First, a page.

by TSgt. Dan Heaton
127th Wing Public Affairs
Major Gen. Gregory J. Vadnais, adjutant general of Michigan, makes a point during a Feb. 17, 2012, news conference at Selfridge Air National Guard Base, Mich. Vadnais spoke about the value the National Guard provides to the nation and the key role the Guard plays in national defense. (U.S. Air Force photo by John S. Swanson) Hi-res
2/17/2012 - SELFRIDGE AIR NATIONAL GUARD BASE, Mich. -- A strong militia makes for a strong America, Michigan's top soldier said today.
And Major Gen. Gregory J. Vadnais aims to keep it that way.
Vadnais, the adjutant general of Michigan's Army and Air National Guard, is seeking to maintain the current levels of personnel, aircraft and mission assignments in Michigan - possibly seeking to grow those numbers - even in the face of overall declines in the nation's military spending.
"Put simply, it makes the most economic sense for our nation to put more of its resources into the National Guard, rather than the active duty force," the general said during a Feb. 17, 2012, news conference at Selfridge Air National Guard Base.
During the news conference, the general pointed out that the total cost of operating a squadron of 24 A-10 Thunderbolt II attack aircraft in an Air National Guard unit is about $26 million per year. The same squadron in an active duty Air Force unit costs about $52 million per year - almost exactly twice as much.
The Air Guard's 127th Wing flies A-10s at Selfridge, but that unit, the 107th Fighter Squadron and its various supporting elements, is scheduled to be eliminated as part of an Air Force plan to reduce the number of A-10s in the overall inventory. That plan, along with a plan to eliminate a squadron of cargo aircraft slated to locate at a base in Battle Creek, Mich., will eliminate about 630 jobs in the Michigan Air National Guard - about a quarter of the total positions in the organization.
"The loss of the A-10 squadron at Selfridge air National Guard Base would be detrimental to the entire area," said Macomb County Executive Mark Hackel, one of several local elected and community leaders who attended Vadnais' news conference in a show of support for local Airmen. "Hundreds of jobs would be eliminated as a result of the plan, causing economic hardship to local families."
As the general spoke at Selfridge, a pair of A-10s were preparing to fly on a training mission. The pilots, engine mechanics, weapons loaders, crew chiefs and related A-10 personnel from Selfridge recently returned home after a 4-month deployment in Afghanistan. The 325 or so personnel who participated in that deployment have resumed a regular training schedule at the base, even in light of proposed cuts to their organization, to be ready to answer the next call.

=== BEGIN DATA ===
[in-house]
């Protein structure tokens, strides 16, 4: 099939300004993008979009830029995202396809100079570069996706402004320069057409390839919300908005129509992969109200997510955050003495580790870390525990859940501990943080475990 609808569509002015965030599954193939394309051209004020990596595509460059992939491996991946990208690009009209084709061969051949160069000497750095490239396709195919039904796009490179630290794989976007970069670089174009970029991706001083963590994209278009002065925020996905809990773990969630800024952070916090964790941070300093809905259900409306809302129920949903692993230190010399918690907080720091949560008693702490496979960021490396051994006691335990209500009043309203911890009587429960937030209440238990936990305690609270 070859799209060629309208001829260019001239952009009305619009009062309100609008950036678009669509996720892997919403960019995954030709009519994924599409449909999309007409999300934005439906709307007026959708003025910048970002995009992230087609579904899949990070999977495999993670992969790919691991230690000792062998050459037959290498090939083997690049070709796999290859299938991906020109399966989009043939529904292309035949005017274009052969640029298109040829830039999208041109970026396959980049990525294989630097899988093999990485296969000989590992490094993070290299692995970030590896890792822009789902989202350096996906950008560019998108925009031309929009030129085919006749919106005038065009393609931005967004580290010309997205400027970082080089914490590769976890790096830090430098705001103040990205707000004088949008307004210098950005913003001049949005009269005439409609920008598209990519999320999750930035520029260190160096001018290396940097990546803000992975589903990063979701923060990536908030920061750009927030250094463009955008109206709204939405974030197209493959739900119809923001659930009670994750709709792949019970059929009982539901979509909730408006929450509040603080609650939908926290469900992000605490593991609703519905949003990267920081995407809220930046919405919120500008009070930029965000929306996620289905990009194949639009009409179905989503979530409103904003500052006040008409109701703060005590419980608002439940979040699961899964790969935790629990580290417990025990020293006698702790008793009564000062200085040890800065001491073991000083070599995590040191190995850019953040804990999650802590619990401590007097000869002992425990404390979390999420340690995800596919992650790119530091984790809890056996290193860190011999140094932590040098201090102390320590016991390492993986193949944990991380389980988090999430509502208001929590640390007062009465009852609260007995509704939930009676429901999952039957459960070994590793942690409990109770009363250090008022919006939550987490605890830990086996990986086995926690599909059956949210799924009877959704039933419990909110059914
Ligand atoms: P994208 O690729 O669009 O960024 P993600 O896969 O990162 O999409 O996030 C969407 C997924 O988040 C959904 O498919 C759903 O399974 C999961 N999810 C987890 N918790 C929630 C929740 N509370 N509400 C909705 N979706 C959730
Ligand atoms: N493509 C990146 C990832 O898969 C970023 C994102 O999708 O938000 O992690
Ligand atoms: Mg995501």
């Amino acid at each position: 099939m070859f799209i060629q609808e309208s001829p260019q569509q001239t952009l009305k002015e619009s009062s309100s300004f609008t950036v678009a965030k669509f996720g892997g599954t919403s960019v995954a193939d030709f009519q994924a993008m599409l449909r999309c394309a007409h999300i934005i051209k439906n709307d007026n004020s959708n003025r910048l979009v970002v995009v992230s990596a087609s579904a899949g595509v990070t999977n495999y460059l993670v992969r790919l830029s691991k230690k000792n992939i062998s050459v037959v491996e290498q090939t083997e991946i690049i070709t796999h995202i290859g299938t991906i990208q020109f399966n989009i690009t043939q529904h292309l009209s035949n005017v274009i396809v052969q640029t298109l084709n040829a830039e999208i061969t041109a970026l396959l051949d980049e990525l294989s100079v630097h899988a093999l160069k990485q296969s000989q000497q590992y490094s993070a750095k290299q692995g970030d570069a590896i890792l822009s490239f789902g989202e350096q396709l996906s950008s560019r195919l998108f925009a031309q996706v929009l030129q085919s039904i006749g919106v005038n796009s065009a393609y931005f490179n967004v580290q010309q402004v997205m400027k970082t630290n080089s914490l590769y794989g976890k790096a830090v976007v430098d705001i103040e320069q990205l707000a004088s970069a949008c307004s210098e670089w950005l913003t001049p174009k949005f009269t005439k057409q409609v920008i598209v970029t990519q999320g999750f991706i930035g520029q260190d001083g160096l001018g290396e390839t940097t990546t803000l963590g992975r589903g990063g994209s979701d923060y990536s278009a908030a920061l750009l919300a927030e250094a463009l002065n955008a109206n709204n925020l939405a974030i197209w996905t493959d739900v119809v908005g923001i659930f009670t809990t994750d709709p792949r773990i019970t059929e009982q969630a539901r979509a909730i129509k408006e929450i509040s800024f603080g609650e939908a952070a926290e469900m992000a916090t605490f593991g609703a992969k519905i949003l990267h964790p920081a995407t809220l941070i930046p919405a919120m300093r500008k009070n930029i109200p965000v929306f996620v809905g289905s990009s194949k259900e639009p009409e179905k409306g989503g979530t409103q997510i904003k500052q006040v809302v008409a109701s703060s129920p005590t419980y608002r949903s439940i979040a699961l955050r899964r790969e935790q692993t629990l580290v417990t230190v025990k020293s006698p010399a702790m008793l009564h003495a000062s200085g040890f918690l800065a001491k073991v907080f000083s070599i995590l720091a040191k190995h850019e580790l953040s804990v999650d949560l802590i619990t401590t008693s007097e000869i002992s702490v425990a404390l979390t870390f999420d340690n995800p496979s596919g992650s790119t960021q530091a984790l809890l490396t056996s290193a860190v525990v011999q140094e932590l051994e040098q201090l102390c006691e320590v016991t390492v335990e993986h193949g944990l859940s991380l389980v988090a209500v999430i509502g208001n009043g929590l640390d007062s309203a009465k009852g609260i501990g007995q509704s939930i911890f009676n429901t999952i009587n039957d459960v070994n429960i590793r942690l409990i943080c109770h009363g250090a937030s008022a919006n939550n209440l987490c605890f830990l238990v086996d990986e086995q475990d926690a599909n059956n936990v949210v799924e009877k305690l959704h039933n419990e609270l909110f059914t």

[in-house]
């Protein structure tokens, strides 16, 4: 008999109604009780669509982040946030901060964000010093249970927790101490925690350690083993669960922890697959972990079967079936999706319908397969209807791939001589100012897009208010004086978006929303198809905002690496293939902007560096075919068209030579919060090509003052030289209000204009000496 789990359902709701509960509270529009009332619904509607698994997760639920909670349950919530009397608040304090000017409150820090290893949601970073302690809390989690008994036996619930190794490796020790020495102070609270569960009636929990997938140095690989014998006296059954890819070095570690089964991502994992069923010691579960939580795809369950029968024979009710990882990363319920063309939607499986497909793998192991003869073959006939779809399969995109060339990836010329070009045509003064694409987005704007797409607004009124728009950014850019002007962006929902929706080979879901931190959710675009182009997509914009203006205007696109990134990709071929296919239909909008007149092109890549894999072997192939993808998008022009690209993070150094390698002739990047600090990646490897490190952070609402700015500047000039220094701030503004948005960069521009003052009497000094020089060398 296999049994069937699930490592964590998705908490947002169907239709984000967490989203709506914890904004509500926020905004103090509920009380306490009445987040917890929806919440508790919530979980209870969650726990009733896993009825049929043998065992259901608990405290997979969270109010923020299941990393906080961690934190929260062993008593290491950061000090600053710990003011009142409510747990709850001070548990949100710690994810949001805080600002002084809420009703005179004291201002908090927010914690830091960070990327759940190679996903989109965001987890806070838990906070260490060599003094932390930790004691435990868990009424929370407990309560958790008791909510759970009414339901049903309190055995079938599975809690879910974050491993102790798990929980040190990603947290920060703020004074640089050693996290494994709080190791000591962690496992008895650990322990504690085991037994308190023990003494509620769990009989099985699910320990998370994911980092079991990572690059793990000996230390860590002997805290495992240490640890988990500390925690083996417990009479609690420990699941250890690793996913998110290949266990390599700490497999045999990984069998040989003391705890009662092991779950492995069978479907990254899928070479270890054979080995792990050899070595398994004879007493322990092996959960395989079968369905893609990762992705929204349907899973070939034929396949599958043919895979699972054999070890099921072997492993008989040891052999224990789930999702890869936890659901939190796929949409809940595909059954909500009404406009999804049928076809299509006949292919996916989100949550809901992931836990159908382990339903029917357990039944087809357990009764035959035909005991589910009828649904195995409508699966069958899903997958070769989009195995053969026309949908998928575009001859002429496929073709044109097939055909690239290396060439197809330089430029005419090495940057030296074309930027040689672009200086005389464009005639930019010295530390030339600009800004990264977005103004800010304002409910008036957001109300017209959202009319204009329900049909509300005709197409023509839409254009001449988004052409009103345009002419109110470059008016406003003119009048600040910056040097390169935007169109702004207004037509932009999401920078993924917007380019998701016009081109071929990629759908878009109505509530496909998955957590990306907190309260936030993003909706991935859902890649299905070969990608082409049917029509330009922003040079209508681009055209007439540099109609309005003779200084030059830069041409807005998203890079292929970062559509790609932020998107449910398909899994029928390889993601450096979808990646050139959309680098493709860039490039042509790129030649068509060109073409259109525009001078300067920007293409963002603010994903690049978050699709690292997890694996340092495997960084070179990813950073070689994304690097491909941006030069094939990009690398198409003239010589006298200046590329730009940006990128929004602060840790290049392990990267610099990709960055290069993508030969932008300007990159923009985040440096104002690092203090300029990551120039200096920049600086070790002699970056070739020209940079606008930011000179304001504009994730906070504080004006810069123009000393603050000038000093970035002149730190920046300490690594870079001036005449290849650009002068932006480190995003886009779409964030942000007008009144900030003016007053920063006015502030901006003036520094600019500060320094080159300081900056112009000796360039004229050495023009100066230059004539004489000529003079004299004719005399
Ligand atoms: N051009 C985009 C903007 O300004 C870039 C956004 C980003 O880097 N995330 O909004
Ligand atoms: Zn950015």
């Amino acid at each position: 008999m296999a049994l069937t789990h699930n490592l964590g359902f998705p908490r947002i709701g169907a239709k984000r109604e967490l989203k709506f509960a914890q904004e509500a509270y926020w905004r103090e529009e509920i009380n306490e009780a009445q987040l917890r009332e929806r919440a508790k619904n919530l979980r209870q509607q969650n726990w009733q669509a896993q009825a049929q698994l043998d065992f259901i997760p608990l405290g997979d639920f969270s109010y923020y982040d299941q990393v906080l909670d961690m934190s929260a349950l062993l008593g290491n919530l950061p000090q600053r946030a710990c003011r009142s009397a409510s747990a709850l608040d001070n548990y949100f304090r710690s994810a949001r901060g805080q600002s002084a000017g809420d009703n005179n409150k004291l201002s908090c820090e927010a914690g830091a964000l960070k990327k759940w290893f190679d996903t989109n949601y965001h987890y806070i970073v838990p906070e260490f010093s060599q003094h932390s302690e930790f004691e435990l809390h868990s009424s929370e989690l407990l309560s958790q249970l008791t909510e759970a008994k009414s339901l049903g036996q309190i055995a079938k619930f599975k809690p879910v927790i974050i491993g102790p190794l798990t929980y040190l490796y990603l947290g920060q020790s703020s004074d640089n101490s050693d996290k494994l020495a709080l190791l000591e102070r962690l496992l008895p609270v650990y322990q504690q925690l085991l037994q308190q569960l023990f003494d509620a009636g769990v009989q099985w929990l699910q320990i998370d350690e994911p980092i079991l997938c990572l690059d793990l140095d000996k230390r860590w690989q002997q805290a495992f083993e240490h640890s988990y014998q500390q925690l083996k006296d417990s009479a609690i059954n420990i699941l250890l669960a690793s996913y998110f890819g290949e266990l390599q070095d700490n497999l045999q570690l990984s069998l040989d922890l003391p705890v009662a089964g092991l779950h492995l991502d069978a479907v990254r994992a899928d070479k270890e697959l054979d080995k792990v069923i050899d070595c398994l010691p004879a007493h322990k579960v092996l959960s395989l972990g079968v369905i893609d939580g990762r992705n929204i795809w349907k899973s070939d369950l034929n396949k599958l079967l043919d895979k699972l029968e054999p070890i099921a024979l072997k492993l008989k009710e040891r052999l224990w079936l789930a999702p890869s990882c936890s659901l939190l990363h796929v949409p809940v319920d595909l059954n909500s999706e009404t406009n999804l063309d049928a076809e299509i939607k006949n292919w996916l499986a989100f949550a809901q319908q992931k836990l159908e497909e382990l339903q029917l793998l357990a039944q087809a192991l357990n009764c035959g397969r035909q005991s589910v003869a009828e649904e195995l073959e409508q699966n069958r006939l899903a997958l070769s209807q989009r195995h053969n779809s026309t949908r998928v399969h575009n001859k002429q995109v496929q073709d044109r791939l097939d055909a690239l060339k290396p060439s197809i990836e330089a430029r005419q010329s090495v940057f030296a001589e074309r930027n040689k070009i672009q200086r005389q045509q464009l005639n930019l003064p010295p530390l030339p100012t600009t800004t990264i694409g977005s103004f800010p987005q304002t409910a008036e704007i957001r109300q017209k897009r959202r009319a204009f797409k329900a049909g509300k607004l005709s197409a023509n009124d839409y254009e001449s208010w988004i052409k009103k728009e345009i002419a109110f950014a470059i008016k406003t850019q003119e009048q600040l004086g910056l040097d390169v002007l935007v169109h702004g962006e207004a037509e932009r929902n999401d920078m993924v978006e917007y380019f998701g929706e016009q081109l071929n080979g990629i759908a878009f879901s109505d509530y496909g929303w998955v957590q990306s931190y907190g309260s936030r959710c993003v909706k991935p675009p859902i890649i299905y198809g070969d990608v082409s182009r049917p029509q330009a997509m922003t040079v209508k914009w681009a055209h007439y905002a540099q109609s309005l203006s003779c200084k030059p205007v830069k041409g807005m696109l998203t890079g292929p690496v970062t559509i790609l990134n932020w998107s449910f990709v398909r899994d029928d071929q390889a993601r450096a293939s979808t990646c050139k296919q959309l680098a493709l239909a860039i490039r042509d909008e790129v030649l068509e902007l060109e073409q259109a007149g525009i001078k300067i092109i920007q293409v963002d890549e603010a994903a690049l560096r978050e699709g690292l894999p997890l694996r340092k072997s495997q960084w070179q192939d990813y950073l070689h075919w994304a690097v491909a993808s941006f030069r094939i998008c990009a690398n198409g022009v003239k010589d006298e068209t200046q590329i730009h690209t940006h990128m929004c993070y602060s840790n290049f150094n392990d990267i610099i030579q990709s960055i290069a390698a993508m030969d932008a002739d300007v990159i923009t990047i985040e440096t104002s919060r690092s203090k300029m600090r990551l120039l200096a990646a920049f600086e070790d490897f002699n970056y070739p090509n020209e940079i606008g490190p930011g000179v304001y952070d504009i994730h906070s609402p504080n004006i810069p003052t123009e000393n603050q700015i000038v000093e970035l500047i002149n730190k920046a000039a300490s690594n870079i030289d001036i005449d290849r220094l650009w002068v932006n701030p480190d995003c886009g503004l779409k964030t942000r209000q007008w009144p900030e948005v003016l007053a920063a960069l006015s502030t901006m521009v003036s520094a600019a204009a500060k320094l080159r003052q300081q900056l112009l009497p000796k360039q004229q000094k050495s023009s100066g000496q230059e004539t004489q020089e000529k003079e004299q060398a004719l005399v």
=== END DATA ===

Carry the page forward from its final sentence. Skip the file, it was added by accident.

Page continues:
Elsewhere on the base, Airmen from the Michigan Air National Guard's KC-135 Stratotanker unit, the 171st Air Refueling Squadron, are packing up to leave later in the month for a deployment to the Pacific Ocean region. Under the current Air Force proposals, an additional four KC-135s are to be stationed at Selfridge, in addition to the eight currently at the base.
"Our fighter squadron, our tanker squadron, civil engineers, security police - you name the squadron, they have been deployed time and time again and have served this nation well," said Col. Michael Thomas, the 127th Wing commander at Selfridge. "We sent our fighters into the sky on Sept. 11, 2001, and it has not stopped since. Our people are highly-trained, highly-motivated, and to say we are highly-experienced is an understatement."
Vadnais said he is also making a case to the nation's elected leaders in Washington D.C. that Michigan has borne too much of the brunt of past military reductions and that, with the Great Lakes State still recovering from a recession and the restructuring of the auto industry, making cuts to the military spending is simply unfair to the residents of the state.
Three major Air Force bases have closed in the state since 1977 and an Army garrison closed in 2005. Meanwhile, Vadnais said, Michigan ranks last among the 50 states in the number of Dept. of Defense employees and the per capita DoD payroll in the state.
"We all understand that the nation has to reduce spending. We get that. We are taxpayers, too," Vadnais said. "But what I am asking for is two things - fairness in who is sharing in the pain of any cuts and doing what makes the most economic sense for the nation as a whole. And that means keeping and strengthening our low-cost, well-trained forces in the National Guard."